CANBERRA, Oct. 14 (Xinhua) -- Australia's national science agency has found a new type of potentially deadly Hendra virus in flying foxes.
In a report published on Wednesday, researchers from the Commonwealth Scientific and Industrial Research Organization (CSIRO) confirmed that the new strain - HeV-g2 - has been detected in a horse near Newcastle in New South Wales (NSW).
It marks the most southern case of Hendra virus ever recorded in Australia and confirms that the new strain is a zoonotic pathogen, meaning it can be transmitted from the flying foxes in which it originated to horses and from horses to people.
Hendra virus was discovered following an outbreak in a horse racing stable in the Brisbane suburb of Hendra in 1994. It has a high fatality rate among horses and people.
Previous research had found the new strain in flying foxes - also known as fruit bats - in Queensland and NSW but the report from the CSIRO's Australian Centre for Disease Preparedness (ACDP) also found it in Victoria, South Australia and Western Australia.
Kim Halpin, the lead author of the study, said spillover to horses had only been confirmed in Queensland and NSW.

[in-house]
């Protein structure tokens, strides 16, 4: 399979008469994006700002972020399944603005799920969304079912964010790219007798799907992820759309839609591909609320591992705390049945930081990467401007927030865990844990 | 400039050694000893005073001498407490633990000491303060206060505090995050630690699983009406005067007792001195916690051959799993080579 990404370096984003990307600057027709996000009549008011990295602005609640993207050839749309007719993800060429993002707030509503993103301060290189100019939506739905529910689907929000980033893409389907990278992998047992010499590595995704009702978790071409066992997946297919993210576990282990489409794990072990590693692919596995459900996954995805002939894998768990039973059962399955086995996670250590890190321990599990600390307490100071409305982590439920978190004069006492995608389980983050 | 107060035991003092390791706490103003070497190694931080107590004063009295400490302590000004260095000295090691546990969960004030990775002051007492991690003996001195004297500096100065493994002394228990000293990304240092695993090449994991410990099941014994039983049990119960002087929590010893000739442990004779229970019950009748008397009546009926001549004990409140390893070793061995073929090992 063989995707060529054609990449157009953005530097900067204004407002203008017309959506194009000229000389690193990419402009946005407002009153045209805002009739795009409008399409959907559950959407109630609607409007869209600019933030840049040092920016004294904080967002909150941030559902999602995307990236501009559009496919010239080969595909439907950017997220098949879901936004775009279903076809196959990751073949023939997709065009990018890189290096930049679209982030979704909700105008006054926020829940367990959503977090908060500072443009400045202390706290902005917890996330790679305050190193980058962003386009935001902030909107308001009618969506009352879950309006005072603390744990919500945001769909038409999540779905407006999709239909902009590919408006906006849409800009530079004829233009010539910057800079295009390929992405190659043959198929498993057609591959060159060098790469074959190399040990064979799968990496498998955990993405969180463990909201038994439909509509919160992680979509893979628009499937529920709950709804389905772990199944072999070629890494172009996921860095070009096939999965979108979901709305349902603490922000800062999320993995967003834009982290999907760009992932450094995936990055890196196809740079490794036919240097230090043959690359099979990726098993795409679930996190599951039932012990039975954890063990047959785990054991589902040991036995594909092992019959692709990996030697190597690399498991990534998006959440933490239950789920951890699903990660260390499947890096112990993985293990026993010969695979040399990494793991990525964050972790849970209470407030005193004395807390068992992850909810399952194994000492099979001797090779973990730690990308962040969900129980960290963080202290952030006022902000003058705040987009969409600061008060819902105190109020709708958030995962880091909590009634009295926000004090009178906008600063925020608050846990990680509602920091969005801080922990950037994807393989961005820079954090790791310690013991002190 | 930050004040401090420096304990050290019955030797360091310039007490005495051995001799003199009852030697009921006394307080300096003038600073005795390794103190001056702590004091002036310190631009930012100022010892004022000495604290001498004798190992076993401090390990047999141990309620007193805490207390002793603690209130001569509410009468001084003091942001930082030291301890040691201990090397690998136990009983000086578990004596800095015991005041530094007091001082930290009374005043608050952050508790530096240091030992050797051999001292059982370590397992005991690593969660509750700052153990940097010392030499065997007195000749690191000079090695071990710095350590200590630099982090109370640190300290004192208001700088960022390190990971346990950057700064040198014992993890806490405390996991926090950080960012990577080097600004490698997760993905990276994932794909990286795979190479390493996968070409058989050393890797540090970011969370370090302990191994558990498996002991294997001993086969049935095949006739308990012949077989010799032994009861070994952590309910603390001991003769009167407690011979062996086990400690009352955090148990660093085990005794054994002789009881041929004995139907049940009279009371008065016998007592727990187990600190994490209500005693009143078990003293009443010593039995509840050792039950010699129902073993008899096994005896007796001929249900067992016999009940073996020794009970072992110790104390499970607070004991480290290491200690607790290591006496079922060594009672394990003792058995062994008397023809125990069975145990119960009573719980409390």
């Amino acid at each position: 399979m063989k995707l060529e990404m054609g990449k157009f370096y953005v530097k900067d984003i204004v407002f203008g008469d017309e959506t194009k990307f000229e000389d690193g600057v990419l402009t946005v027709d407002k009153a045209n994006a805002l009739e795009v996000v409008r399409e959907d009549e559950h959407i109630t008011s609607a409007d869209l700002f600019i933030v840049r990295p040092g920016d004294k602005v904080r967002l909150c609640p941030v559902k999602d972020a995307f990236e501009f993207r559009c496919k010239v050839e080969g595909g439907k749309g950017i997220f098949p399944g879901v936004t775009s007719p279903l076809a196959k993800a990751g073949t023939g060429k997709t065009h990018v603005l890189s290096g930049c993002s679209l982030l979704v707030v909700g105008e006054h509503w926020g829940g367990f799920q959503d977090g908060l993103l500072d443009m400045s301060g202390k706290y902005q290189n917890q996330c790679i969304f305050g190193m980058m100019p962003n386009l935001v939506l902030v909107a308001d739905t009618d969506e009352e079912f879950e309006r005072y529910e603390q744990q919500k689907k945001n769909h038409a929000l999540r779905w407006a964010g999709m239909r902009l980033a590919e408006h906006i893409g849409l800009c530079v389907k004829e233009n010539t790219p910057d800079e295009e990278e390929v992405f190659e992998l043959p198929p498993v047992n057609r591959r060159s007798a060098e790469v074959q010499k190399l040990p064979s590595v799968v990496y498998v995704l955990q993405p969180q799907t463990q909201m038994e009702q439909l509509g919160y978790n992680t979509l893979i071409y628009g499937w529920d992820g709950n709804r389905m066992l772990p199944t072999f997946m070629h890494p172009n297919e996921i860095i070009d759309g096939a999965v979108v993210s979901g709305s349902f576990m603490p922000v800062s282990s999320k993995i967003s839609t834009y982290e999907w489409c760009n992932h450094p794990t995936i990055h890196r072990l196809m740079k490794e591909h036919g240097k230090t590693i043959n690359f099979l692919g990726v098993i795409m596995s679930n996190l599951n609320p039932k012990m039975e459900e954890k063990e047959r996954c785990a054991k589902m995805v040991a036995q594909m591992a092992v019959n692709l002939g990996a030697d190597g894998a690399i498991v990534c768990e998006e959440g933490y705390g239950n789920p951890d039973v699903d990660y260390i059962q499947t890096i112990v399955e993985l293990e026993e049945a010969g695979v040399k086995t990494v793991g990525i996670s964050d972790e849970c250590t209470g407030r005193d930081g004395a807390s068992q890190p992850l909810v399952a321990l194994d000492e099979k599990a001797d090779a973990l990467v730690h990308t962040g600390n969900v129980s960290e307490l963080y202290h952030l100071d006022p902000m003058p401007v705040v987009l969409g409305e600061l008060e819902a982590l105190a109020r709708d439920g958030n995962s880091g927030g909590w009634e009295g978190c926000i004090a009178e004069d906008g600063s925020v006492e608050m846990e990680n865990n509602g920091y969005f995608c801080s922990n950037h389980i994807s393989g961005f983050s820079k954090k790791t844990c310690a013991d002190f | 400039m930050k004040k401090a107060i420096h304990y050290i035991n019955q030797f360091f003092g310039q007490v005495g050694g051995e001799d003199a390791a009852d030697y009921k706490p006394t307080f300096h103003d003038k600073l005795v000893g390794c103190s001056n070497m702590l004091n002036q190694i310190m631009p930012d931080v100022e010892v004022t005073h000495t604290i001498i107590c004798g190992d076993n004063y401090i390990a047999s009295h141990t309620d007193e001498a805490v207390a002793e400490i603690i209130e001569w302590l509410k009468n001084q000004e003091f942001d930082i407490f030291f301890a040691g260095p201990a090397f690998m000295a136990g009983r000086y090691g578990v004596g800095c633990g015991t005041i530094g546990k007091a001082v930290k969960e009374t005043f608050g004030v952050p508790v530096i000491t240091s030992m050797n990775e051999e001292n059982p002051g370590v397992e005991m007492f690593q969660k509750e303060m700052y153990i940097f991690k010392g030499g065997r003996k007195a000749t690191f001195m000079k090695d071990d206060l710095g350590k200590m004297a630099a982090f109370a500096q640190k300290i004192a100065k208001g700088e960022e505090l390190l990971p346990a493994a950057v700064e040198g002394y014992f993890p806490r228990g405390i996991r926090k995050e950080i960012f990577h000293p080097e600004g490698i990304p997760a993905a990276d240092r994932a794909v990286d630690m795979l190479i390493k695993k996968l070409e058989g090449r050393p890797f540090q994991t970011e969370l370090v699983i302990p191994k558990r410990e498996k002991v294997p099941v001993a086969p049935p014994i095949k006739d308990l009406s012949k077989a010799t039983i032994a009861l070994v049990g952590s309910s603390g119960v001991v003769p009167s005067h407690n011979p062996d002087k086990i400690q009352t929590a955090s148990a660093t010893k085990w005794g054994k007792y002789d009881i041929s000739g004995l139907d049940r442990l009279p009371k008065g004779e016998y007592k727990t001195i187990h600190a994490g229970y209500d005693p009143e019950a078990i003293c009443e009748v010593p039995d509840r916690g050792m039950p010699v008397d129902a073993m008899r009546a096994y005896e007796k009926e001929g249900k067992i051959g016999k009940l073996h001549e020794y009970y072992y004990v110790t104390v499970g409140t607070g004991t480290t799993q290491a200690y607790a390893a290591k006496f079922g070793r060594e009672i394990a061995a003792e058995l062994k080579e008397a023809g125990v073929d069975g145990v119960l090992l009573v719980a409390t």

"However, because Hendra Virus Genotype 2 is so genetically similar to the original Hendra virus, there is a potential risk to horses wherever flying foxes are found in Australia," she said in a media release.
"It's important to note that Hendra has never been reported to spread directly from flying foxes to humans - it's always been transmitted from infected horses to humans. We expect this new genetic type would behave the same way."
The report prompted Equine Veterinarians Australia (EVA) to warn horse owners in areas with fruit bats to take every precaution.
"Owners and any people who interact with horses can reduce the risk of infection from Hendra virus and other zoonotic viruses through vaccination of horses or humans where available, wearing appropriate PPE, and seeking veterinary attention for sick horses," EVA president Steve Dennis said. Enditem